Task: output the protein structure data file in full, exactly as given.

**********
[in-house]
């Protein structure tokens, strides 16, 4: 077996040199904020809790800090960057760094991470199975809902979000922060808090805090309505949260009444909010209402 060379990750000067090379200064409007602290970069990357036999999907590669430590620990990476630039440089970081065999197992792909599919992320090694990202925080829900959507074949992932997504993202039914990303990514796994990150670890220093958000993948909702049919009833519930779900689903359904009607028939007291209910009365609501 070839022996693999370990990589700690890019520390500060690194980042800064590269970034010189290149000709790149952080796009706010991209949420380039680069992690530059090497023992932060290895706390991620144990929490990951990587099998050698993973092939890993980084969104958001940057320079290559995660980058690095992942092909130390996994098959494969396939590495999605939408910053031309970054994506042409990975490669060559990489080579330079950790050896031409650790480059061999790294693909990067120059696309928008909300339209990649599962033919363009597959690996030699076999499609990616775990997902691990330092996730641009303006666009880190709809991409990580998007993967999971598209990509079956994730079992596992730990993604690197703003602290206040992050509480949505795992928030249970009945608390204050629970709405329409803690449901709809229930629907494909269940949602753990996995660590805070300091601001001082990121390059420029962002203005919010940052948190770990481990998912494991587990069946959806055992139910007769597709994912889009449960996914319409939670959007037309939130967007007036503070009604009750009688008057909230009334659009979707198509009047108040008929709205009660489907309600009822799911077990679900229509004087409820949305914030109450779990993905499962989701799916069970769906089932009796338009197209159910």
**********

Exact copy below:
[in-house]
């Protein structure tokens, strides 16, 4: 077996040199904020809790800090960057760094991470199975809902979000922060808090805090309505949260009444909010209402 060379990750000067090379200064409007602290970069990357036999999907590669430590620990990476630039440089970081065999197992792909599919992320090694990202925080829900959507074949992932997504993202039914990303990514796994990150670890220093958000993948909702049919009833519930779900689903359904009607028939007291209910009365609501 070839022996693999370990990589700690890019520390500060690194980042800064590269970034010189290149000709790149952080796009706010991209949420380039680069992690530059090497023992932060290895706390991620144990929490990951990587099998050698993973092939890993980084969104958001940057320079290559995660980058690095992942092909130390996994098959494969396939590495999605939408910053031309970054994506042409990975490669060559990489080579330079950790050896031409650790480059061999790294693909990067120059696309928008909300339209990649599962033919363009597959690996030699076999499609990616775990997902691990330092996730641009303006666009880190709809991409990580998007993967999971598209990509079956994730079992596992730990993604690197703003602290206040992050509480949505795992928030249970009945608390204050629970709405329409803690449901709809229930629907494909269940949602753990996995660590805070300091601001001082990121390059420029962002203005919010940052948190770990481990998912494991587990069946959806055992139910007769597709994912889009449960996914319409939670959007037309939130967007007036503070009604009750009688008057909230009334659009979707198509009047108040008929709205009660489907309600009822799911077990679900229509004087409820949305914030109450779990993905499962989701799916069970769906089932009796338009197209159910």